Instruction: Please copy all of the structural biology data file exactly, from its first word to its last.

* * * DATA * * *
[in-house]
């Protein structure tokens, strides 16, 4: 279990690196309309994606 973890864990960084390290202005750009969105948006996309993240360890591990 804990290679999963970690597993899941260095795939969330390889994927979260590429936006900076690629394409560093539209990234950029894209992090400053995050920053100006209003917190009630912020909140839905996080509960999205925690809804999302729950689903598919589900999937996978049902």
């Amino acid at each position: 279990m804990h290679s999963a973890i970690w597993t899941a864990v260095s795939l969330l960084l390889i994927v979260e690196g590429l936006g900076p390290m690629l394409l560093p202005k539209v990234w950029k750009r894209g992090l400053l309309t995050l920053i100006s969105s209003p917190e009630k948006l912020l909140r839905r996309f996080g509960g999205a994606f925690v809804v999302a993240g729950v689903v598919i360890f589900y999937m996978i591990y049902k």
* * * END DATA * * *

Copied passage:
[in-house]
């Protein structure tokens, strides 16, 4: 279990690196309309994606 973890864990960084390290202005750009969105948006996309993240360890591990 804990290679999963970690597993899941260095795939969330390889994927979260590429936006900076690629394409560093539209990234950029894209992090400053995050920053100006209003917190009630912020909140839905996080509960999205925690809804999302729950689903598919589900999937996978049902």
């Amino acid at each position: 279990m804990h290679s999963a973890i970690w597993t899941a864990v260095s795939l969330l960084l390889i994927v979260e690196g590429l936006g900076p390290m690629l394409l560093p202005k539209v990234w950029k750009r894209g992090l400053l309309t995050l920053i100006s969105s209003p917190e009630k948006l912020l909140r839905r996309f996080g509960g999205a994606f925690v809804v999302a993240g729950v689903v598919i360890f589900y999937m996978i591990y049902k």